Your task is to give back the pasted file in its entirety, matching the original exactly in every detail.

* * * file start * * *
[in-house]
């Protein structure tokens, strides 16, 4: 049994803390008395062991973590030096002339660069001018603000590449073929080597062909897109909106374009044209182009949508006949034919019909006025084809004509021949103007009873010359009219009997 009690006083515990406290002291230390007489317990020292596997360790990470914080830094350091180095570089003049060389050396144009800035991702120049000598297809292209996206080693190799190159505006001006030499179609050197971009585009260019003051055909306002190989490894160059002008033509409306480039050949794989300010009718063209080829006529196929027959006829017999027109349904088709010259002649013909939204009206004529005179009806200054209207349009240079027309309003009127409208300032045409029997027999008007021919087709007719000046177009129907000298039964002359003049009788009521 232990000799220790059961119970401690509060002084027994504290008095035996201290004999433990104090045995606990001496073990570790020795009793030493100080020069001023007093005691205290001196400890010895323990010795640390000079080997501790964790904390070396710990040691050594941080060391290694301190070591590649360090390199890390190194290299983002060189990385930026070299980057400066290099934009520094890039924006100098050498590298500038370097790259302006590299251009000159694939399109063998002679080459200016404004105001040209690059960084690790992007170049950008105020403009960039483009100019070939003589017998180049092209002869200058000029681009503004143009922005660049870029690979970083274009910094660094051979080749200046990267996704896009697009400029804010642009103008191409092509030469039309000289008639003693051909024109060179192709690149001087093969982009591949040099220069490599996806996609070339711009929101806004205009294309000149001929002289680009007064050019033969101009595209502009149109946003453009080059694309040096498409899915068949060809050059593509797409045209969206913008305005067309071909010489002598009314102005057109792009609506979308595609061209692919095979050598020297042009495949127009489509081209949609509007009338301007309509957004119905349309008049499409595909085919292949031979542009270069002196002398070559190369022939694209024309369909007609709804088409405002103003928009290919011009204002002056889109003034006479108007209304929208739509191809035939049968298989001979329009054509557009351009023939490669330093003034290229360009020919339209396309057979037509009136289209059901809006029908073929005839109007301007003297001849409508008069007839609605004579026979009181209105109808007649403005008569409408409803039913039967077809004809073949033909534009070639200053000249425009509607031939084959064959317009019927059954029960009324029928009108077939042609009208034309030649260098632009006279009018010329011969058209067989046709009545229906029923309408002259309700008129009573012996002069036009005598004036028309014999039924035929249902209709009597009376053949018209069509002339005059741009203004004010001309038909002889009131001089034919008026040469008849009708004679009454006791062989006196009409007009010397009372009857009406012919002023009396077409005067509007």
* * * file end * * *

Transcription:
[in-house]
């Protein structure tokens, strides 16, 4: 049994803390008395062991973590030096002339660069001018603000590449073929080597062909897109909106374009044209182009949508006949034919019909006025084809004509021949103007009873010359009219009997 009690006083515990406290002291230390007489317990020292596997360790990470914080830094350091180095570089003049060389050396144009800035991702120049000598297809292209996206080693190799190159505006001006030499179609050197971009585009260019003051055909306002190989490894160059002008033509409306480039050949794989300010009718063209080829006529196929027959006829017999027109349904088709010259002649013909939204009206004529005179009806200054209207349009240079027309309003009127409208300032045409029997027999008007021919087709007719000046177009129907000298039964002359003049009788009521 232990000799220790059961119970401690509060002084027994504290008095035996201290004999433990104090045995606990001496073990570790020795009793030493100080020069001023007093005691205290001196400890010895323990010795640390000079080997501790964790904390070396710990040691050594941080060391290694301190070591590649360090390199890390190194290299983002060189990385930026070299980057400066290099934009520094890039924006100098050498590298500038370097790259302006590299251009000159694939399109063998002679080459200016404004105001040209690059960084690790992007170049950008105020403009960039483009100019070939003589017998180049092209002869200058000029681009503004143009922005660049870029690979970083274009910094660094051979080749200046990267996704896009697009400029804010642009103008191409092509030469039309000289008639003693051909024109060179192709690149001087093969982009591949040099220069490599996806996609070339711009929101806004205009294309000149001929002289680009007064050019033969101009595209502009149109946003453009080059694309040096498409899915068949060809050059593509797409045209969206913008305005067309071909010489002598009314102005057109792009609506979308595609061209692919095979050598020297042009495949127009489509081209949609509007009338301007309509957004119905349309008049499409595909085919292949031979542009270069002196002398070559190369022939694209024309369909007609709804088409405002103003928009290919011009204002002056889109003034006479108007209304929208739509191809035939049968298989001979329009054509557009351009023939490669330093003034290229360009020919339209396309057979037509009136289209059901809006029908073929005839109007301007003297001849409508008069007839609605004579026979009181209105109808007649403005008569409408409803039913039967077809004809073949033909534009070639200053000249425009509607031939084959064959317009019927059954029960009324029928009108077939042609009208034309030649260098632009006279009018010329011969058209067989046709009545229906029923309408002259309700008129009573012996002069036009005598004036028309014999039924035929249902209709009597009376053949018209069509002339005059741009203004004010001309038909002889009131001089034919008026040469008849009708004679009454006791062989006196009409007009010397009372009857009406012919002023009396077409005067509007």